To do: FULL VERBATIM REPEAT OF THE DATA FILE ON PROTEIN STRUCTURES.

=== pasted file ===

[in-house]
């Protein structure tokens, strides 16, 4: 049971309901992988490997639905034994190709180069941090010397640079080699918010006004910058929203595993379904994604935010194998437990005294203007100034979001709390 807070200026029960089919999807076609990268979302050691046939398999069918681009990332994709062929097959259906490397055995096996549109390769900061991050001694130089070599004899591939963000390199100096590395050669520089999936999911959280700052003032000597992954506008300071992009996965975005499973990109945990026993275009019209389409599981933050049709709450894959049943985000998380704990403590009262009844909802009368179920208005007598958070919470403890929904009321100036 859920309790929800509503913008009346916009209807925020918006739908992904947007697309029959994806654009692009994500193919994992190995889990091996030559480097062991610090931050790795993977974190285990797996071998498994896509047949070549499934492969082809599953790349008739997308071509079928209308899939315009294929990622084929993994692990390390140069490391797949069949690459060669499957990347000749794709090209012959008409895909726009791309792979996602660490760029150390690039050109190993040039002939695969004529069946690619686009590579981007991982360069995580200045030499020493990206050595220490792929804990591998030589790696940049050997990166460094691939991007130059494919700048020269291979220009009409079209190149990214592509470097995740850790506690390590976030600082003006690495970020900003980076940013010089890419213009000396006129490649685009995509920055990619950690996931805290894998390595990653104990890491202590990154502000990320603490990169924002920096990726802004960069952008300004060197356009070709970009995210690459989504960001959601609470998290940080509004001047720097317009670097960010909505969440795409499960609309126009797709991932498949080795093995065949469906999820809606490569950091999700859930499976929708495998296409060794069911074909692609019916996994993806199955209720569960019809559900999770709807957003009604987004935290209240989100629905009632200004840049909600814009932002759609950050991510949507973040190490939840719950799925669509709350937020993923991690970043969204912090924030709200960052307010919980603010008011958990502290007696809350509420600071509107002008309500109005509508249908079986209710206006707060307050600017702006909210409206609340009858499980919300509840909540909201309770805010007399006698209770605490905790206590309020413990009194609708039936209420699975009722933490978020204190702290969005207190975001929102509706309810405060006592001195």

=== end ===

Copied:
[in-house]
């Protein structure tokens, strides 16, 4: 049971309901992988490997639905034994190709180069941090010397640079080699918010006004910058929203595993379904994604935010194998437990005294203007100034979001709390 807070200026029960089919999807076609990268979302050691046939398999069918681009990332994709062929097959259906490397055995096996549109390769900061991050001694130089070599004899591939963000390199100096590395050669520089999936999911959280700052003032000597992954506008300071992009996965975005499973990109945990026993275009019209389409599981933050049709709450894959049943985000998380704990403590009262009844909802009368179920208005007598958070919470403890929904009321100036 859920309790929800509503913008009346916009209807925020918006739908992904947007697309029959994806654009692009994500193919994992190995889990091996030559480097062991610090931050790795993977974190285990797996071998498994896509047949070549499934492969082809599953790349008739997308071509079928209308899939315009294929990622084929993994692990390390140069490391797949069949690459060669499957990347000749794709090209012959008409895909726009791309792979996602660490760029150390690039050109190993040039002939695969004529069946690619686009590579981007991982360069995580200045030499020493990206050595220490792929804990591998030589790696940049050997990166460094691939991007130059494919700048020269291979220009009409079209190149990214592509470097995740850790506690390590976030600082003006690495970020900003980076940013010089890419213009000396006129490649685009995509920055990619950690996931805290894998390595990653104990890491202590990154502000990320603490990169924002920096990726802004960069952008300004060197356009070709970009995210690459989504960001959601609470998290940080509004001047720097317009670097960010909505969440795409499960609309126009797709991932498949080795093995065949469906999820809606490569950091999700859930499976929708495998296409060794069911074909692609019916996994993806199955209720569960019809559900999770709807957003009604987004935290209240989100629905009632200004840049909600814009932002759609950050991510949507973040190490939840719950799925669509709350937020993923991690970043969204912090924030709200960052307010919980603010008011958990502290007696809350509420600071509107002008309500109005509508249908079986209710206006707060307050600017702006909210409206609340009858499980919300509840909540909201309770805010007399006698209770605490905790206590309020413990009194609708039936209420699975009722933490978020204190702290969005207190975001929102509706309810405060006592001195």